The Sunday Gospel reading is actually divided into two themes. The first paragraph is one of reassurance. Luke tells the Antiochene Church that it has “pleased the father” to give them the kingdom, and that they can trust the Father not to leave them in the lurch. The next paragraph emphasizes watchfulness, but in a remarkable demonstration of the Lord’s goodness, the parable narrates how the master, upon his return, with serve the servants, so to speak. This paragraph reinforces the first, that the master—the Father—is pleased to amaze and pleasure his subjects by a level of generosity that few, if any, could have imagined.
The final segment gives us a clue as to why the Antioch Syrians might be skittish about their commitment. It is well established in the text by now that the Master is good, but what about the stewards left in charge while the Master is away? In our tale here, they are bullies who beat the men and women servants and gorge themselves on meat and drink. When the Master does return, these abusive stewards will be severely chastised. What is the message here, and who are the wicked stewards? The Jerome Biblical Commentary (1990) makes the case that these stewards are erstwhile churchmen whose conduct has made life hard for the faithful awaiting the Master. There is certainly precedent for this interpretation in St. Paul’s earlier letters, notably 1 Corinthians. In this letter Paul chastises the Christians there for the shameful conduct of their Eucharistic meals. Wouldn’t it make sense that Paul’s corrective words would be most immediately directed to the unnamed leaders of the local church and presiders over the Eucharist?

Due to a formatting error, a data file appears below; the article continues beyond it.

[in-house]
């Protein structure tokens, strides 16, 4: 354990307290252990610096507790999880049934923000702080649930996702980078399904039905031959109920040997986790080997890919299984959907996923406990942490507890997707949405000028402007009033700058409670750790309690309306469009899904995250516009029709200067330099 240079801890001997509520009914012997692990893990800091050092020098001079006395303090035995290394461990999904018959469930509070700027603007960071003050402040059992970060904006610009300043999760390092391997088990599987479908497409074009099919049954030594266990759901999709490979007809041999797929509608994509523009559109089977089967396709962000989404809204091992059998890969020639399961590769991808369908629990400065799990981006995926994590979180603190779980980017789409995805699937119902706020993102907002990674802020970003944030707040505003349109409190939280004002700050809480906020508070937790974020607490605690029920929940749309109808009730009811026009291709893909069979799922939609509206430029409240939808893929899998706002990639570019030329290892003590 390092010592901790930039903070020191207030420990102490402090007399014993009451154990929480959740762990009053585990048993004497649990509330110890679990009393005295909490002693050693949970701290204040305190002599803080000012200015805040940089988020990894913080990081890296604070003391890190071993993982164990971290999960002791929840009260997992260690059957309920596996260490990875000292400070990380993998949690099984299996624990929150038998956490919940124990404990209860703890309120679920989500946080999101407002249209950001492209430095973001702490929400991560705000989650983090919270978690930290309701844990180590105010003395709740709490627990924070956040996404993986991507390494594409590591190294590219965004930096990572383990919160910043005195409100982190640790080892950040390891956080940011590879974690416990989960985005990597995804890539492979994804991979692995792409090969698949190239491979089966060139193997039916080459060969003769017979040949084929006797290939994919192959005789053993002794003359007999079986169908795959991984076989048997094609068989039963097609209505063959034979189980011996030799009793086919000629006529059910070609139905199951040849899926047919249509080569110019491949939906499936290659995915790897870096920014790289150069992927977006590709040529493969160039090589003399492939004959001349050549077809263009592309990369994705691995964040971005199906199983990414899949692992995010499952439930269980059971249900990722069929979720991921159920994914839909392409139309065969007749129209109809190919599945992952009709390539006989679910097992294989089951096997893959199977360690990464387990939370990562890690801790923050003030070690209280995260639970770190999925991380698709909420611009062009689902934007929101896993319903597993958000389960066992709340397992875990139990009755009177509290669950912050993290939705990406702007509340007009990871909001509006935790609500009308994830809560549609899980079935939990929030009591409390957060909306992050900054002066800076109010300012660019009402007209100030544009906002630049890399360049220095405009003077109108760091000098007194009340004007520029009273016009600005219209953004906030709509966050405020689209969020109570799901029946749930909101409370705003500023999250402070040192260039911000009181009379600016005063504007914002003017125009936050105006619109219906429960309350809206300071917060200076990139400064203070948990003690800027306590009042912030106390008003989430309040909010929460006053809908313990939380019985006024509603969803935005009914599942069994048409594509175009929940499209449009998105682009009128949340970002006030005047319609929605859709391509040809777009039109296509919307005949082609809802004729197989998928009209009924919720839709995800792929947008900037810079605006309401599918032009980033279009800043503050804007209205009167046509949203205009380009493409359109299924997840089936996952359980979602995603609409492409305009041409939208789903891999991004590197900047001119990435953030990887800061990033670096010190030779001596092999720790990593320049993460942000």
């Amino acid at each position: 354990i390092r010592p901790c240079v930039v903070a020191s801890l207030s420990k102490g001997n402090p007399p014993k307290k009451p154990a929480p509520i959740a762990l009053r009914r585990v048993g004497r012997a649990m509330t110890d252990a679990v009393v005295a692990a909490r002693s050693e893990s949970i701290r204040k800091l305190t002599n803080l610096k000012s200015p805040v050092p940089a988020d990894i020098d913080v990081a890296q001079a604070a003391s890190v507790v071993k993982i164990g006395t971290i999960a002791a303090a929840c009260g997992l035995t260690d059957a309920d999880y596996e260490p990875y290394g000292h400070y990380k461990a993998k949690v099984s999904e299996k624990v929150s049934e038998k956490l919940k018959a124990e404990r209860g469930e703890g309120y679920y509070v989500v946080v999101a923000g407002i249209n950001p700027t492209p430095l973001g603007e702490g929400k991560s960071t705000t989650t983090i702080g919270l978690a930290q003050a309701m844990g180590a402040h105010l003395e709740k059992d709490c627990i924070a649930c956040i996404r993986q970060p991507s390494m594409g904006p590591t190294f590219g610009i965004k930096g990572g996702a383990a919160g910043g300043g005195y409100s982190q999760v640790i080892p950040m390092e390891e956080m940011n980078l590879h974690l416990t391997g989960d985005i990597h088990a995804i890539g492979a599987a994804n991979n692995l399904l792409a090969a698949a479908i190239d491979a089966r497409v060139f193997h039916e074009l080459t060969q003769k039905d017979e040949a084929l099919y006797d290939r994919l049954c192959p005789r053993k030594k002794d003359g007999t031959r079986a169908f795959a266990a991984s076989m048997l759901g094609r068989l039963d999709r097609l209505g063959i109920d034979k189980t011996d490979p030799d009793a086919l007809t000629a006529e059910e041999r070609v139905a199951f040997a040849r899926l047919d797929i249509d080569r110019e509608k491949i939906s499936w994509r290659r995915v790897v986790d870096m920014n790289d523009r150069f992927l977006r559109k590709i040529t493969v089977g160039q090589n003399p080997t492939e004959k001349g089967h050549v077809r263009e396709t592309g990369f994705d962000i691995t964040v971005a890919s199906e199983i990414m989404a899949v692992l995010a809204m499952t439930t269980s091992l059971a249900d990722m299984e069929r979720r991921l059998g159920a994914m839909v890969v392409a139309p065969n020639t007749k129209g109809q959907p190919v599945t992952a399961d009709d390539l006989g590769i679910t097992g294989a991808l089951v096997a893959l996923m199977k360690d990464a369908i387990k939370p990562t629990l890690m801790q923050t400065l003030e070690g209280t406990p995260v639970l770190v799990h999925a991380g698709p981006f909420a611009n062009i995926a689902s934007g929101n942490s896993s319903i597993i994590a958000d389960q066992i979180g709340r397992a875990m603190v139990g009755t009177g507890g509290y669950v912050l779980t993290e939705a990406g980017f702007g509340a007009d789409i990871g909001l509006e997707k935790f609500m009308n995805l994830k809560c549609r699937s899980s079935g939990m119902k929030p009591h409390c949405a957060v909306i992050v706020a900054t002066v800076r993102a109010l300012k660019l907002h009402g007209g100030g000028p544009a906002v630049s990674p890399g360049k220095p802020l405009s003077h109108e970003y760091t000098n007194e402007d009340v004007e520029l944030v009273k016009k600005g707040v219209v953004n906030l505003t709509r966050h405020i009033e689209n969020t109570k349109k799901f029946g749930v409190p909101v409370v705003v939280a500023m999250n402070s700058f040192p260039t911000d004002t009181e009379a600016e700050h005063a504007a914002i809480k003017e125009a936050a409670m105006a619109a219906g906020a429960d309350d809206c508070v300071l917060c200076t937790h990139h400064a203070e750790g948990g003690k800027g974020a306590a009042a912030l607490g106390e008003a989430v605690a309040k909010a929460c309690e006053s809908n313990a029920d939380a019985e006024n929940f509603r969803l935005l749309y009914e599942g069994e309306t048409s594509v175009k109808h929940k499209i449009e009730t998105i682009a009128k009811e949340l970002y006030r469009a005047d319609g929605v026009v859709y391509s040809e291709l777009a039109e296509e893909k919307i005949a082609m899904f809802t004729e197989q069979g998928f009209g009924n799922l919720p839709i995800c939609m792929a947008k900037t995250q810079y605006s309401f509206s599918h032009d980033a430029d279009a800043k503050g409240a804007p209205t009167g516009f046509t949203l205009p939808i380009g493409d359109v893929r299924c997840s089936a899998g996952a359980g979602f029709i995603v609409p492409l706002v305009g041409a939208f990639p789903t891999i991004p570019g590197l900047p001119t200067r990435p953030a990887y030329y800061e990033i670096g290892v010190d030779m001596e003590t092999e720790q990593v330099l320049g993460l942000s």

Luke’s unique depiction of Jesus’ words and teaching combine the reassurance of God’s eternal blessings while interweaving a warning message about the need for the Church’s leaders, most of all, to live in worthiness for a place of honor in the banquet of the everlasting kingdom.